In the latest short video from his ride around the Americas, Hans de Neve shares a stunning look at his time along the Peru Great Divide and the Ruta de los Tres Cordilleras, including what he says were some of the most impressive days of the entire trip.
words, photos, and video by Hans de Neve (@deneve.hans)
We recently returned home from our world travels and are slowly going through all the footage step by step. Being able to relive all those moments again is one of the main reasons I enjoy making these videos. This latest video displays the second bikepacking portion of the four months we spent riding around Peru
We continue along the Peru Great Divide to Cusco, from where we head out to explore the Ausangate Range and follow the Ruta de los Tres Cordilleras to Bolivia. While these are two of the more known bikepacking routes through the Andes, it doesn’t make them any easier or less attractive. And they are very different in the type of riding and scenery you will find.
The Peru Divide is the kind of route everybody wants to have a piece of, no matter the riding style or former experience. The route is hard and long with a lot of climbing, but it’s quite accessible and generally has good road conditions and resupply opportunities throughout. The Ruta de los Tres cordilleras, on the other hand, has a lot more singletrack mixed in, fewer resupply points, and, most importantly, a complicated unmanned border crossing (if you want to continue on to Bolivia)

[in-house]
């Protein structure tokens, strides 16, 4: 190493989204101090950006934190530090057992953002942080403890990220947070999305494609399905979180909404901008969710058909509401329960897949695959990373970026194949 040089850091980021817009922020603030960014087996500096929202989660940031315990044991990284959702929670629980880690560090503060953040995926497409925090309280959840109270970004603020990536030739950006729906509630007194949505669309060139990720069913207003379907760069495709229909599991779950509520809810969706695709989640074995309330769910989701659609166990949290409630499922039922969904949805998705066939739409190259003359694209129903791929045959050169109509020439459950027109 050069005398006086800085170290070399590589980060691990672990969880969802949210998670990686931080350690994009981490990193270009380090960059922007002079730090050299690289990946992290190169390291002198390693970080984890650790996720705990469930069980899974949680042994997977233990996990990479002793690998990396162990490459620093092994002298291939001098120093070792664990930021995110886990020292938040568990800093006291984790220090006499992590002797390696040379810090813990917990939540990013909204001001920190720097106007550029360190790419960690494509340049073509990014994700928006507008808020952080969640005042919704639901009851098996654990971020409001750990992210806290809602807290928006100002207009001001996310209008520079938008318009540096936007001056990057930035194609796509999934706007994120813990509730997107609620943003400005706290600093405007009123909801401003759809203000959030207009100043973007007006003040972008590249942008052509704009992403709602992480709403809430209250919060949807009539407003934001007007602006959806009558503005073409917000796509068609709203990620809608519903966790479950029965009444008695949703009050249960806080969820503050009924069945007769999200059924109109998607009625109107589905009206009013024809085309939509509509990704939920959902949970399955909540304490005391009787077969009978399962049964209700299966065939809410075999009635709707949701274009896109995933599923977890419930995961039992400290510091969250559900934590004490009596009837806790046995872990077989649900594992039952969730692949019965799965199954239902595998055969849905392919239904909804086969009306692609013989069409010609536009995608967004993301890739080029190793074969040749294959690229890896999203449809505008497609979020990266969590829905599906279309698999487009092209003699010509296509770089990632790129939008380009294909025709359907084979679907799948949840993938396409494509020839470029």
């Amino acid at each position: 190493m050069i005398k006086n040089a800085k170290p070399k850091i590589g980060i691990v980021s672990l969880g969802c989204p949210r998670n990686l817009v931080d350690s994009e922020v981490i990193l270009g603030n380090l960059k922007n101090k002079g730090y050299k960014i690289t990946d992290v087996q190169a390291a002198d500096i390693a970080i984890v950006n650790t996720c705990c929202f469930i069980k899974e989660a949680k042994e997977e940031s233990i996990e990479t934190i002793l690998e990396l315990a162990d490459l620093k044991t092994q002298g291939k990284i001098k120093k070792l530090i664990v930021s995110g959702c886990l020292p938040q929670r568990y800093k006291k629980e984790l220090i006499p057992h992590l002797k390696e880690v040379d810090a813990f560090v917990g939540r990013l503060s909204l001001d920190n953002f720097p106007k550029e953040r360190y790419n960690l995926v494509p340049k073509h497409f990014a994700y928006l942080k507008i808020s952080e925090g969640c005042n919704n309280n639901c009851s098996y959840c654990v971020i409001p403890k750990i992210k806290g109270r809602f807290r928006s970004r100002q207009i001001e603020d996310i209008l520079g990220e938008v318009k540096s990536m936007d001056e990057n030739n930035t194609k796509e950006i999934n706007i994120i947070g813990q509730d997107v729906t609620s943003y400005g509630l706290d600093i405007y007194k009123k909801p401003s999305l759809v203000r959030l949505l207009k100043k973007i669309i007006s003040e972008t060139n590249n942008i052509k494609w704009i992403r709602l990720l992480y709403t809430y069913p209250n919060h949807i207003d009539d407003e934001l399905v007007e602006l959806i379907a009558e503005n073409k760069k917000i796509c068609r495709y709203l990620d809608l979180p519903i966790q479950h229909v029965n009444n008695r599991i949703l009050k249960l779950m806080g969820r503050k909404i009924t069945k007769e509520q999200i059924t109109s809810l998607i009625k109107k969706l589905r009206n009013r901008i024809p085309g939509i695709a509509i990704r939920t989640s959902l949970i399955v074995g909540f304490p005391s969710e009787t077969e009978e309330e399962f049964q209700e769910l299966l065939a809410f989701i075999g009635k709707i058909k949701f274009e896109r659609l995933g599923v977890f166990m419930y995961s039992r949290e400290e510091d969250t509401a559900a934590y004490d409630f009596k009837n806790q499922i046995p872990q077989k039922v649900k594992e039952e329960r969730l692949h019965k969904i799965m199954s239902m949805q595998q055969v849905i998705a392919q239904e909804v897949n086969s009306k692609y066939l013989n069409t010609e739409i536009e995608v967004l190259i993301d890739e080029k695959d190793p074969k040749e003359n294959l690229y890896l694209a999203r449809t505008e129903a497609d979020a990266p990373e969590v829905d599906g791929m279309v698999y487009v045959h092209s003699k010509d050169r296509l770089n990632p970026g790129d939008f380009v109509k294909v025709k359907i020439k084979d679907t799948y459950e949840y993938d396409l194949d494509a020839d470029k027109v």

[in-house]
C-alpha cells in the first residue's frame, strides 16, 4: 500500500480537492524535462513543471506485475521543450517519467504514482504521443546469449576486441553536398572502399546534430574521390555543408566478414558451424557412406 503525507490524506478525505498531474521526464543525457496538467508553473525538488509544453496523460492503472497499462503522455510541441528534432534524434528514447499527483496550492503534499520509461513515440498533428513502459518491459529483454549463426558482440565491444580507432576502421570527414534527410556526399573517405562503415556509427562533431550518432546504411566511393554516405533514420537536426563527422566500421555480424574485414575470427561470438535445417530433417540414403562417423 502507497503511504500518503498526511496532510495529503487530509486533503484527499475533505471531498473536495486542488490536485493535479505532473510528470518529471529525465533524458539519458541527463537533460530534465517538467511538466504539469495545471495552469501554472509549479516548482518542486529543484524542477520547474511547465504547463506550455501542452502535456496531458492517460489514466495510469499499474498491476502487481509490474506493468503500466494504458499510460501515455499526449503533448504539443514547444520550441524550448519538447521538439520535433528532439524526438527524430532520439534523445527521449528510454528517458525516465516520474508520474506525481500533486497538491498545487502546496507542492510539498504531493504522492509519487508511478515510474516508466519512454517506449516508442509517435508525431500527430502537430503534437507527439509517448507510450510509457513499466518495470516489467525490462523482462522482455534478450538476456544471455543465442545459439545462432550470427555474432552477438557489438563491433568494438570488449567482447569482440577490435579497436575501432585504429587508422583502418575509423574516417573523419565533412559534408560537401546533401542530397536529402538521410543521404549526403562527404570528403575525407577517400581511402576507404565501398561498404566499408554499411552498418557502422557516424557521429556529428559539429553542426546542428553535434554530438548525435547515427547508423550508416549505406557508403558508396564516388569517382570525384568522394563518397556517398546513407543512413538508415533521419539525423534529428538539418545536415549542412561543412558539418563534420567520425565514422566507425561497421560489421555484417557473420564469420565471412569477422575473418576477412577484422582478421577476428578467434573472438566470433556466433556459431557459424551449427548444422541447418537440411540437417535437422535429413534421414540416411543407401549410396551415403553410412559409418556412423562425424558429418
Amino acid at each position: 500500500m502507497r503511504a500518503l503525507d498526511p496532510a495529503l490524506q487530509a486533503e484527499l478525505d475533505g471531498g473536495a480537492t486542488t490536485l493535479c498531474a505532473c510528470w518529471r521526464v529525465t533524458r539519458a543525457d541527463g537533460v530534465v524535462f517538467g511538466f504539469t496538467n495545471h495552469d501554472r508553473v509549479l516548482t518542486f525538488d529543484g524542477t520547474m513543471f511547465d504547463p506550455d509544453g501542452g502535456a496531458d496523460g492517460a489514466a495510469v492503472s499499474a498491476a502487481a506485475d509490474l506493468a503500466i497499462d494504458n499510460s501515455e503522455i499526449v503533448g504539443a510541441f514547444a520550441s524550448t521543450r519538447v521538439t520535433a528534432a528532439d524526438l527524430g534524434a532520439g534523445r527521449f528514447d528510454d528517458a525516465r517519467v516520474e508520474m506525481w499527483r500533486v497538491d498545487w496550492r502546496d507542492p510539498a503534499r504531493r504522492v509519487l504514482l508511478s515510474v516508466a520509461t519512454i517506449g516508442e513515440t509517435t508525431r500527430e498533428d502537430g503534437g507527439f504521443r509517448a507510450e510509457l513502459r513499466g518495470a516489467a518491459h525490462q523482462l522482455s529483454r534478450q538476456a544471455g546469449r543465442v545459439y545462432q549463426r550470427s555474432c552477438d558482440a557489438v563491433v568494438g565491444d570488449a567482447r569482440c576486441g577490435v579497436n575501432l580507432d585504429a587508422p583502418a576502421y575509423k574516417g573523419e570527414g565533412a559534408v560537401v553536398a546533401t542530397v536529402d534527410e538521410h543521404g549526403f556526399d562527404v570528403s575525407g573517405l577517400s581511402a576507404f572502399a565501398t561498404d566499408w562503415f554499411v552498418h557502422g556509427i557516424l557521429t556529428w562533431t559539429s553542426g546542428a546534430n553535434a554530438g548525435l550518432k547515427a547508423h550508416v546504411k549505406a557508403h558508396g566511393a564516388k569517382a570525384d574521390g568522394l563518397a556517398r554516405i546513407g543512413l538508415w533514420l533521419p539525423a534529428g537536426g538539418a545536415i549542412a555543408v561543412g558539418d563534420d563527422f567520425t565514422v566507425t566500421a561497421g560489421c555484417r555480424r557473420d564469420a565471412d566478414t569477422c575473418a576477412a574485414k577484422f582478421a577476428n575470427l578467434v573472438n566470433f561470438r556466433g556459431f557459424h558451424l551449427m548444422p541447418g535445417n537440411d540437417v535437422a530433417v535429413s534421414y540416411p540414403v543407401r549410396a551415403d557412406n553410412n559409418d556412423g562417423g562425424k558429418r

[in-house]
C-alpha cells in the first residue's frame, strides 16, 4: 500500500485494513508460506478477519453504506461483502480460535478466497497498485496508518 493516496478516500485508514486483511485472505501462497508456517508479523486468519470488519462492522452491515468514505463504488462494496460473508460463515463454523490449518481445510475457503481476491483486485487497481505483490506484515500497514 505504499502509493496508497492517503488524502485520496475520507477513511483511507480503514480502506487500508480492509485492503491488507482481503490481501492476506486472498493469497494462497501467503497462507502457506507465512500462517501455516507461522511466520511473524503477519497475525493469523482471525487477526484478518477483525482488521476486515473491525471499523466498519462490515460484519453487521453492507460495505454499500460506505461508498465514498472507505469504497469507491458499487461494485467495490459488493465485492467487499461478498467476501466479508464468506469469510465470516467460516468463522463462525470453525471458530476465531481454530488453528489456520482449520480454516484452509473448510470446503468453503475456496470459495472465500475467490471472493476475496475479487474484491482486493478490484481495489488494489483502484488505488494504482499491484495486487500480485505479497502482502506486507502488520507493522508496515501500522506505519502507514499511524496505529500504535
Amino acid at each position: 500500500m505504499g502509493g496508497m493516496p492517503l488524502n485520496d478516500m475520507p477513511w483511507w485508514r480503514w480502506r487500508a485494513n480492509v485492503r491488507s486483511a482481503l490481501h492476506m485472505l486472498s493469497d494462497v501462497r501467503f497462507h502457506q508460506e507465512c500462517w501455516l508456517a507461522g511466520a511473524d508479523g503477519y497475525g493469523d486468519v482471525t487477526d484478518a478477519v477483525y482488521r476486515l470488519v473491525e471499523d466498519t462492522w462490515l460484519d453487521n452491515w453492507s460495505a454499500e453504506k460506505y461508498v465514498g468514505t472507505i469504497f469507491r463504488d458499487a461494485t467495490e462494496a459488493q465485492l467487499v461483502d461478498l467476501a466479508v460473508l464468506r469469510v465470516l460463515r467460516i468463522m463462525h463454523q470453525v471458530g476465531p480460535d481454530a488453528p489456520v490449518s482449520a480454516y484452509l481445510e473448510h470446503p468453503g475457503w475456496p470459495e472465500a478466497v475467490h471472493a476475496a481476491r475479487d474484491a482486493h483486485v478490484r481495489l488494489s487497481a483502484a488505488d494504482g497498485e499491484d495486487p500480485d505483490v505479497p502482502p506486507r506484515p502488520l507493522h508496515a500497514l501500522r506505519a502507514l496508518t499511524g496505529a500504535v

For traversing Ausangate, we teamed up with Ben, Caitlin, and Rene in Cusco, who were going to do the three-day loop. These were probably the most impressive days of riding of our entire trip. We were blessed with pristine weather, and the flowing singletrack just felt endless! It didn’t come without an effort, though, and we had to push our bikes up over 5,000-meter passes. Still, it was oh-so worth it.
After saying goodbye to our three friends, we continued to Bolivia, riding over wide open plateaus and venturing into small valleys once or twice to find hidden settlements and hot springs. On the final days before reaching Bolivia, we rode through probably the densest mining region of Peru. La Rinconada is both the highest settlement and the highest gold mine in the world. And the destruction it brings along with it is, unfortunately, very clear. We cycled past open quarries and polluted residue basins. The town itself feels very dark and odd—as if we weren’t supposed to be there.
Since we were already overstaying our visa in Peru and hadn’t heard any recent success stories of other riders crossing the unmanned border post, we decided to skip it and cross into Bolivia at Tilali. What better way to finish our trip in Peru at the iconic Lake Titicaca?!
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